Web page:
"My whole career has been of a piece of being involved with a lot of creative individuals and extending that through my own work, in particular, these last ten years and more and more," celebrates Marty.

These latter years have included directing the Julius Hemphill Sextet; co-leading two trios, Relativity and the Ehrlich/Dresser/Cyrille Trio, and a duo with pianist Myra Melford; and leading the Marty Ehrlich Quartet, the chamber-oriented Dark Woods Ensemble, and the group on this recording: Traveler's Tales.

"Each instrumentation pushes you to a different, natural thing," spells out Marty. "And Traveler's Tales records are different than the records I've done using piano —when I have the two horns and bass, I write the specific voices."

Building on Marty's longtime relationships with former NEC classmate Jerome Harris and drum dynamo Bobby Previte, Traveler's Tales covers widely encompassing, inclusive terrain which lives up to Malinke's admonition. New to the group is up and coming tenorman Tony Malaby, who Marty calls "a great instrumentalist, with a great ear for a blend between the two horns."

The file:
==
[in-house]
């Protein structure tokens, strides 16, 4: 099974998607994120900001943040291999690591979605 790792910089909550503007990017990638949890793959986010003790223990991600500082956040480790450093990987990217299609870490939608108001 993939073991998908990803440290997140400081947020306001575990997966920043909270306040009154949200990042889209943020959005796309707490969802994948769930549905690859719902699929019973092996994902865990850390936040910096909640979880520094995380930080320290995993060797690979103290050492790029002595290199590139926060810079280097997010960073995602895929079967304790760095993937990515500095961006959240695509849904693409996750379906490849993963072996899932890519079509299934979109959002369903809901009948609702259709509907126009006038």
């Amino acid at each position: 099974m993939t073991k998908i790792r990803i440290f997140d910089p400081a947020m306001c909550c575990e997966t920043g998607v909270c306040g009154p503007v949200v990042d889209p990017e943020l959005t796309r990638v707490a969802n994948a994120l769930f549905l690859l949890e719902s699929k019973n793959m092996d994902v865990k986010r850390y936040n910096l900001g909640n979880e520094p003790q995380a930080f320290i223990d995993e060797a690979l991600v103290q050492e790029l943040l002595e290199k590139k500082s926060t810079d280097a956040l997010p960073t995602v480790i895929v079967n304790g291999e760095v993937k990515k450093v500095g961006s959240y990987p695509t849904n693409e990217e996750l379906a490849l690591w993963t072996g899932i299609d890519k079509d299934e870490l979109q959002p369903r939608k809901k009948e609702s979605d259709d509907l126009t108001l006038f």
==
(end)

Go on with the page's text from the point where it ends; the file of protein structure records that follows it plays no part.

The particularly invigorating "Rhymes" demonstrates the pan-effectual bent of Marty's writing. Though it ultimately celebrates his children and their interconnectedness by incorporating nursery rhymes, the inspiration came while listening to a 24-hour tribute to trumpeter Lester Bowie on New York radio's WKCR at Bowie's passing. "A lot of early stuff I hadn't heard in a number of years —Art Ensemble stuff. At that period, he did a lot of quoting of nursery rhymes."

Another example, the title track for his early creative advisor, "has this loping sort of bass line, over which I have this sermon, or some kind of a narrative or story going. Contrasting phrases. I think this piece definitely has what I call the 'Hemphillian effect' chuckles Marty, referring to Julius Hemphill. The group performs a Hemphill original, "Pigskin" (referring to the composer's passion for football), further demonstrating that effect. "It's an example of this very striking contrast —the bass is very bluesy, almost a country blues line, but on top of it he writes this post-Parker eighth-note line," points out Marty.

This album provides a fully realized home for the compelling, Middle Eastern sounding, Phrygian-based "The Cry Of" —a piece which Marty reworks here, creating an exotic flute/tenor blend. Two other tunes return in the first Traveler's Tales recording in nearly seven years: "North Star" and "Willy Whippoorwill," the latter this time updated to steal a bow. And Marty tribs even Bob Dylan and the Band with a poignant "Tears of Rage."

Propelled by Marty's encircling hymnology, these Traveler's Tales slip and slide and motor, hooking up horns and bass, or horns and drums, sometimes stacking three layers of sound, sometimes melding together to elevate or wrench. They dance, whim and whimsy filling Marty's carefully constructed music, allowing us to hear and see —"inspect," if you will —our earthy roots, toads and all.

—Frank Tafuri

[Read complete interview with Marty Ehrlich.]